This weekend, my friends with Wise Old River invited me to perform with them Sunday night at the inaugural Johnson City Folk Music Festival at the former Spring Street Music Hall.

There wasn’t a large crowd as we closed down the festival, but the souls in attendance made the night memorable. Why? – they listened.

As a performing musician, it’s safe to say the metaphor that drives the dream is like joining the Air Force to be a fighter pilot. Not everyone gets to make it to the top. Most of the time, musicians practice their craft as a human jukebox.

However, the Folk Life Festival attracted an intimate audience that seemed more interested in listening to the native music from our mountain culture and the organizers are to be applauded for culturing a experience that continues to build momentum next year.

Unfortunately, the people who put this event together almost didn’t pull this off. Two days before the first show, the City of Johnson City pulled the plug on their original location saying the building they had planned on as the primary stage wouldn’t pass the fire code.

Nevertheless, David Pennington and others orchestrated a last-minute coup and moved to a more suitable location. Beginning Friday, they hosted over 50 bands and kudos to everyone who came together to support the cause.

As an original musician, writing songs and expressing yourself is a deeply personal and satisfying accomplishment. Some performers enjoy playing other people’s music and there’s nothing wrong with that, but for me personally – the creative act is the motivation for my time, expenses and sacrifice.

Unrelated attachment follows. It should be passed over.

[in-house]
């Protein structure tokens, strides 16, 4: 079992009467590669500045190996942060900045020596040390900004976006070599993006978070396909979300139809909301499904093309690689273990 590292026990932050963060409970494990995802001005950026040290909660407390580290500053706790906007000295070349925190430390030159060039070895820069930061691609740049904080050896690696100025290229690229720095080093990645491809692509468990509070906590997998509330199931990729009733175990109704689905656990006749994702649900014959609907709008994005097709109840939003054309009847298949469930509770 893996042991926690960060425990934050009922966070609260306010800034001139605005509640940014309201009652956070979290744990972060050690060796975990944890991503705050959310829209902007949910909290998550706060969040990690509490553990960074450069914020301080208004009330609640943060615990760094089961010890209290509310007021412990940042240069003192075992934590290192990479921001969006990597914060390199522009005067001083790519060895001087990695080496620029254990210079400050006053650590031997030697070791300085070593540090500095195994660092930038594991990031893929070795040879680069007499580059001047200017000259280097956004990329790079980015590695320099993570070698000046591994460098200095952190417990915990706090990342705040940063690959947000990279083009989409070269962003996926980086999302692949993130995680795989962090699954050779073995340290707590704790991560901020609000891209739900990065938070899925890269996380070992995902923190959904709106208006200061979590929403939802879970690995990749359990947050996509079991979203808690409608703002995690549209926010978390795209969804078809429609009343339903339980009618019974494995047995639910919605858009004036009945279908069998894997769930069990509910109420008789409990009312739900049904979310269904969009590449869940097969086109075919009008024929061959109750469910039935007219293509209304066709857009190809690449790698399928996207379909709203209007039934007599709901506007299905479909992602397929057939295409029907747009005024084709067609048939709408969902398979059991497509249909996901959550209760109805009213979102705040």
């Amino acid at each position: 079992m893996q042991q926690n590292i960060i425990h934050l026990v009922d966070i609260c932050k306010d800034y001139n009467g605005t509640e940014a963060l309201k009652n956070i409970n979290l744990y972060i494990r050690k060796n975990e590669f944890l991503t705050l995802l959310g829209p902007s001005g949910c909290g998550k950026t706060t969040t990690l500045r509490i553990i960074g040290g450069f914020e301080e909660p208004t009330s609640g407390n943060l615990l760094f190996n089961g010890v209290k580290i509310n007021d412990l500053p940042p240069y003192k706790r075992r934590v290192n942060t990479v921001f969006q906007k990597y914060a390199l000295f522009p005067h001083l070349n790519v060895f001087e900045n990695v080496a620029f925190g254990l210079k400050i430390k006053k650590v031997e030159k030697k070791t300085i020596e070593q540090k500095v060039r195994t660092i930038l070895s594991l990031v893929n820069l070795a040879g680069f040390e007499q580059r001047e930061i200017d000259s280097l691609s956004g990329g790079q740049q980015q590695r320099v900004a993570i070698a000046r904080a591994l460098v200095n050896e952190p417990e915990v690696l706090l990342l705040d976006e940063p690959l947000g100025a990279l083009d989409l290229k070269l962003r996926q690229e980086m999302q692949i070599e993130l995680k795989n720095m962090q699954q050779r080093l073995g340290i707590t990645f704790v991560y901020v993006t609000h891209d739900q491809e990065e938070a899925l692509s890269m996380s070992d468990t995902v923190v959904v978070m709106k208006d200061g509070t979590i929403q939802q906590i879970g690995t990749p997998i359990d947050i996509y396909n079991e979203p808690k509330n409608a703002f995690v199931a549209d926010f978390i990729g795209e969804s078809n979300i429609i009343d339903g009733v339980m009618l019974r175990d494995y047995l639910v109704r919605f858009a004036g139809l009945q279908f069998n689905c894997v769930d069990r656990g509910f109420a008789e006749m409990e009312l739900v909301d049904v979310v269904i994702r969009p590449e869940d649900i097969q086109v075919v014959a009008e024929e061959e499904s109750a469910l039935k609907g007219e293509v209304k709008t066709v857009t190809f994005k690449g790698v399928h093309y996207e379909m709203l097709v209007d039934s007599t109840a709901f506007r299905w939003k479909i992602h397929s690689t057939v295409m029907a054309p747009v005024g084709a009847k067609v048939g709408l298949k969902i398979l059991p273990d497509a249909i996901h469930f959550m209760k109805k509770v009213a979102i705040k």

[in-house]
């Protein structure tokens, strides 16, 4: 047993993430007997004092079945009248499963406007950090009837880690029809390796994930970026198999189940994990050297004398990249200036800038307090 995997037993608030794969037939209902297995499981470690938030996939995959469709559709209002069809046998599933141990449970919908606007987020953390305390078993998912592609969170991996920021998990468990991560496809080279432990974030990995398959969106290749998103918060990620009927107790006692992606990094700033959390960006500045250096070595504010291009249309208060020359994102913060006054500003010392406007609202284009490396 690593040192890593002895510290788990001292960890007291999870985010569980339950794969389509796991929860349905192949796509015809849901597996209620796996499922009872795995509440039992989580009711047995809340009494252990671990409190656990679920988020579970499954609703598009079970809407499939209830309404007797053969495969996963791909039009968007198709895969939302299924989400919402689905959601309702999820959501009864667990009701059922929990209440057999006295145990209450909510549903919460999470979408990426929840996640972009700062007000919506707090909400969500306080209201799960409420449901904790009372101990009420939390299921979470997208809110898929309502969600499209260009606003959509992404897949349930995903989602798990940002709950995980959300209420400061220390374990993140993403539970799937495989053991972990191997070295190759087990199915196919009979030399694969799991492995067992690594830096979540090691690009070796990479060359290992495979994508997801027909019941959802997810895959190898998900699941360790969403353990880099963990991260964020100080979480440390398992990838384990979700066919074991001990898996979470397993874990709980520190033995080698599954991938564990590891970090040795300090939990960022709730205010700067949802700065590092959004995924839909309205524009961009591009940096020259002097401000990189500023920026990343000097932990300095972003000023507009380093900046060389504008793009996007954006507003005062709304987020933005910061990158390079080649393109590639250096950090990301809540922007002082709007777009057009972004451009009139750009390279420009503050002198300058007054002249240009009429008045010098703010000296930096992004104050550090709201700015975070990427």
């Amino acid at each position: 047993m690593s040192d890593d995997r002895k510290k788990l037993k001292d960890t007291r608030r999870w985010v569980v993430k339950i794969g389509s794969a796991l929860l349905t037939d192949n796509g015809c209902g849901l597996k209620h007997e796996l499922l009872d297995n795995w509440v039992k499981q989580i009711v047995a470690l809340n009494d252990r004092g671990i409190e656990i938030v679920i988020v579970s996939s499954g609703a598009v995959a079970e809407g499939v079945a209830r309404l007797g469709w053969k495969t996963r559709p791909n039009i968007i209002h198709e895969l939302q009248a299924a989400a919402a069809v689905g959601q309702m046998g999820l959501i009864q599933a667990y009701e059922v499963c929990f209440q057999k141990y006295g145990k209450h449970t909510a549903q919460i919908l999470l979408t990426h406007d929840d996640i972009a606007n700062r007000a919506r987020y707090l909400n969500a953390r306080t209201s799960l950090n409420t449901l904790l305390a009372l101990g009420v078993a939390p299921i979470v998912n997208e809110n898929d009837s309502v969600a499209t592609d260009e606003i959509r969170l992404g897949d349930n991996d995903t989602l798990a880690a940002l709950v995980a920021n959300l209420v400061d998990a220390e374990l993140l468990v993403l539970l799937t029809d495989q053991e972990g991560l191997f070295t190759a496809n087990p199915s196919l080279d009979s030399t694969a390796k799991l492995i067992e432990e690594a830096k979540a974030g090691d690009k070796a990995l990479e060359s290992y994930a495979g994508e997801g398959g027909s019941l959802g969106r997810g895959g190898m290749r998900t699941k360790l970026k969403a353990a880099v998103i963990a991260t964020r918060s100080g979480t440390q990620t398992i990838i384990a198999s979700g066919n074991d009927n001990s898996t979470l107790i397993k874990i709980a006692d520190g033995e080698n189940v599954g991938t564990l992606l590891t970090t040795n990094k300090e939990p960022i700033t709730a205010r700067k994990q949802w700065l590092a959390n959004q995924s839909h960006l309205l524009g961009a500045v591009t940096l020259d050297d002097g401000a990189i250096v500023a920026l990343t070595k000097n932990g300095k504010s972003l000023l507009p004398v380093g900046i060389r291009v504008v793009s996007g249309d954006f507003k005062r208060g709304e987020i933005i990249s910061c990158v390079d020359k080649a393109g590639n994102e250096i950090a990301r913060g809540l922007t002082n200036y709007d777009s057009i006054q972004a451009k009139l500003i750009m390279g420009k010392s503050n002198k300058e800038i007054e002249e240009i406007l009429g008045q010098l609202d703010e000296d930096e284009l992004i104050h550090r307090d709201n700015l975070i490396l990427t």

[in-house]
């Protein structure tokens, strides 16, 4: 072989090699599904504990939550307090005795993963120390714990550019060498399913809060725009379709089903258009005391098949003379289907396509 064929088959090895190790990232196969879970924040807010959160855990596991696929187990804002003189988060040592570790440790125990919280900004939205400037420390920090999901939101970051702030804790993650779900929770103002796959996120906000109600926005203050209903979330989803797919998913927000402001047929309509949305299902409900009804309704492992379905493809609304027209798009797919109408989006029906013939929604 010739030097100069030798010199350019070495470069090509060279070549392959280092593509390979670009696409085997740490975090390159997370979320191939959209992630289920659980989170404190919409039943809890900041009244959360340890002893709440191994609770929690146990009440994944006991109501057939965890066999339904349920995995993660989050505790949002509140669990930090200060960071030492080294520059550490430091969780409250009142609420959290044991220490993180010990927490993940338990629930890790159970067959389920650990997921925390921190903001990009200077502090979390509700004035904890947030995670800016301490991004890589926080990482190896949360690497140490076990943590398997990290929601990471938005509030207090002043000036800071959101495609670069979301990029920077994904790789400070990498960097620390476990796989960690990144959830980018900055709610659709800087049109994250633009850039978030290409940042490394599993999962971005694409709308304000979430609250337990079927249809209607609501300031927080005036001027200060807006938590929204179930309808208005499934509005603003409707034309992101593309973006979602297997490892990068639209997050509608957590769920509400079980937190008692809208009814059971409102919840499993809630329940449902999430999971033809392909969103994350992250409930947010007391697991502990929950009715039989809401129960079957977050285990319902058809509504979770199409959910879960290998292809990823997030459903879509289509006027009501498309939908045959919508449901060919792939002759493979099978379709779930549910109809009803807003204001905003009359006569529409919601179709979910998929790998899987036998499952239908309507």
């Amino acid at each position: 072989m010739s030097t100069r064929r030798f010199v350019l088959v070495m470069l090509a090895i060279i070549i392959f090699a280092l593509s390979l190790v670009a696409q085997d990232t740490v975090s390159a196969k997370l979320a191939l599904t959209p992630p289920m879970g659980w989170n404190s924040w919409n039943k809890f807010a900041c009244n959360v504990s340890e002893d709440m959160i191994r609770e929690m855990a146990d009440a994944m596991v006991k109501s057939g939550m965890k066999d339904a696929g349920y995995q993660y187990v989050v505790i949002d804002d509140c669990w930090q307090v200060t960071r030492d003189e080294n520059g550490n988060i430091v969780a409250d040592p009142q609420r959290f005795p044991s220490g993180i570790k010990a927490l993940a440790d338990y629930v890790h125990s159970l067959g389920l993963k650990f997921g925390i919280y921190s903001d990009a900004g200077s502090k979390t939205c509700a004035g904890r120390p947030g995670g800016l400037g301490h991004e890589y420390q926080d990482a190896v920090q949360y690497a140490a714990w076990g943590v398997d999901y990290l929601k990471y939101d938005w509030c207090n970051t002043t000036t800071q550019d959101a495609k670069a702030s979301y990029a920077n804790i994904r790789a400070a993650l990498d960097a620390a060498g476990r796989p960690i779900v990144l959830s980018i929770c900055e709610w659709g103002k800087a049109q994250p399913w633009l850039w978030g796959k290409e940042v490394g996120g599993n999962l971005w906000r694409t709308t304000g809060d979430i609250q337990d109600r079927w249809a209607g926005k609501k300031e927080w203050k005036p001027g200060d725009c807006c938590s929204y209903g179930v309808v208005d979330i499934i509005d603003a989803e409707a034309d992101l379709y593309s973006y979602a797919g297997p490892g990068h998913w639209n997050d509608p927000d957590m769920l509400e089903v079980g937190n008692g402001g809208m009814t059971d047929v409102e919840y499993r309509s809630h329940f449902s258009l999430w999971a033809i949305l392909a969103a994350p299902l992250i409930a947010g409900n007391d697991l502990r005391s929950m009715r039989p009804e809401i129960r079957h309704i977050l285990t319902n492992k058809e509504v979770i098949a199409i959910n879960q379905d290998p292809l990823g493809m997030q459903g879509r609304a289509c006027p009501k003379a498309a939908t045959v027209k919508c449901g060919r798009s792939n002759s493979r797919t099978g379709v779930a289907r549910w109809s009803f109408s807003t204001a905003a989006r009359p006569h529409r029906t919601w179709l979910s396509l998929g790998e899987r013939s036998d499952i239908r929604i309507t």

Even though the seats weren’t full and the room wasn’t electric with bouncing heads and waving appendages, it’s rewarding to enter the psyche of an audience who takes the time to relax and listen. As an artist, this type of performance rewards the musician with meaning – there’s something highly personal when you get to perform in a “listening room.”

Most venues in the Tri-Cities culture music to push sales and in some respect, the allure may be drawing the masses. However, places like the Down Home and other listening rooms across America curate the Art of music.

Of course, that’s a two way street too. The artist is forced to recognize that if the music is good, the listeners will attend and to that end, I’m convinced Jamen Denton is writing music that is personal to our Southern culture. It’s simply a matter of the heart.

My hope and commitment is to help in any way I can to help this artist gain the recognition he deserves and special thanks to the Johnson City Folk Festival for a wonderful stage to bring this native expression into the winds of our region.